High inflation erodes workers’ buying power

Shoppers queue at Nakumatt Mega along Mombasa Road, Nairobi. FILE
Shoppers queue at Nakumatt Mega along Mombasa Road, Nairobi. FILE 

Kenyan workers lost purchasing power last year even as favourable weather propelled economic growth to the rate of 4.6 per cent.

Real average earnings or income per employee dipped 4.8 per cent indicating erosion of the workers’ ability to buy goods and services at the prevailing market prices, according to official statistics released on Thursday.

“Annual average nominal wage earnings increased by 4.7 per cent in 2012 while the real average earnings declined by 4.8 per cent due to high level inflation,” said Devolution and Planning secretary Ann Waiguru when she released the Economic Survey 2013 at the Kenya International Conference Centre in Nairobi.

This was the second year in a row that inflation eroded the purchasing power of the millions of households who depend on monthly wages to meet their daily needs. The survey found that real monthly wages (adjusted for inflation) were down 21 per cent in the past five years, having stood at Sh33,000 in 2008.

Inflation stood at an average of 9.5 per cent during the year, wiping out all gains from the 4.7 per cent increase in nominal earnings and leaving workers in the negative territory.


This outcome underlines one of the most outstanding macro-economic paradoxes that Kenya faces in its quest for higher rate of economic growth and a stable business environment.

To achieve the high rate of growth, the government has had to boost consumption using cheap personal loans but that has also had the effect of increasing inflation.

A decline in real wages in an economy that expanded by nearly five percentage points means the growth did not translate into positive earnings for workers.

The disconnect is seen as having been the main cause of the wave of labour unrest that began in 2011 and persisted for much of last year. Real wages dropped by an even larger margin of 8.6 per cent in 2011.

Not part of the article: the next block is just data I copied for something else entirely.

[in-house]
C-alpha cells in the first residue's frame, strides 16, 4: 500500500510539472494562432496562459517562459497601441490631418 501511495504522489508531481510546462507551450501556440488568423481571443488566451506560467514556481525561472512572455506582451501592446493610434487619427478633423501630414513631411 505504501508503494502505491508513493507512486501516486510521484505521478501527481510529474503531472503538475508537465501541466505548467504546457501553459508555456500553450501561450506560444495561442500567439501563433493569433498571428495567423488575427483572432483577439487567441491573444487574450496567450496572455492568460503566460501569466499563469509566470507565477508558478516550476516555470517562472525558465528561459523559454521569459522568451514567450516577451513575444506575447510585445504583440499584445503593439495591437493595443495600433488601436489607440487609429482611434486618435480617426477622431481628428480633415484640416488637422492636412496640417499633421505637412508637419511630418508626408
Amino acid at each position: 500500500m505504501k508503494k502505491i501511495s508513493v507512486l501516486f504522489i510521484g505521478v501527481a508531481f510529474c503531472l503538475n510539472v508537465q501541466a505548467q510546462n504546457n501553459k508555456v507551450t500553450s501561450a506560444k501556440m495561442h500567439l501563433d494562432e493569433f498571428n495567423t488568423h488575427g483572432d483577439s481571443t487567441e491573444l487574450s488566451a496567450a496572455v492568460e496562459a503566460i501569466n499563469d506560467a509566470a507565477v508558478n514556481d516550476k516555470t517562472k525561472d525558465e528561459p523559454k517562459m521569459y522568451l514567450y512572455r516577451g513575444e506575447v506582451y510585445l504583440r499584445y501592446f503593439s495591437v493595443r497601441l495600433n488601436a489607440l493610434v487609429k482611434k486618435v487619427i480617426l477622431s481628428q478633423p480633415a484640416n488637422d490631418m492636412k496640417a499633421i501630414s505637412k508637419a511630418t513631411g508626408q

The survey found that the Kenyan economy produced goods and services worth Sh3.44 trillion at current market prices in 2012 pushing the gross national income per capita to Sh84,269 (or just about $1,000 dollars) up from Sh76,965 in 2011 or a 9.5 per cent growth.

Kenyan workers earned an average of Sh394,675 annually (or about Sh33,000 monthly) but that figure was down to Sh325,269  (or about Sh27,000 monthly) last year adding up to a 21 per cent decline in real income in the past five years.

The survey also found that recent public sector wage increments have left government workers with stronger economic muscle than their private sector counterparts.

Average annual public sector earnings stood at Sh346,208 in 2012 compared to Sh316,082 for the private sector – meaning that on average, government workers earned Sh29,000 a month, compared to Sh26,000 for private sector employees.

David Cowan, the head of research on Africa at Citibank in London, said it was important to consider the fact that the government now has a big number of skilled workers that could partly explain the higher average wage.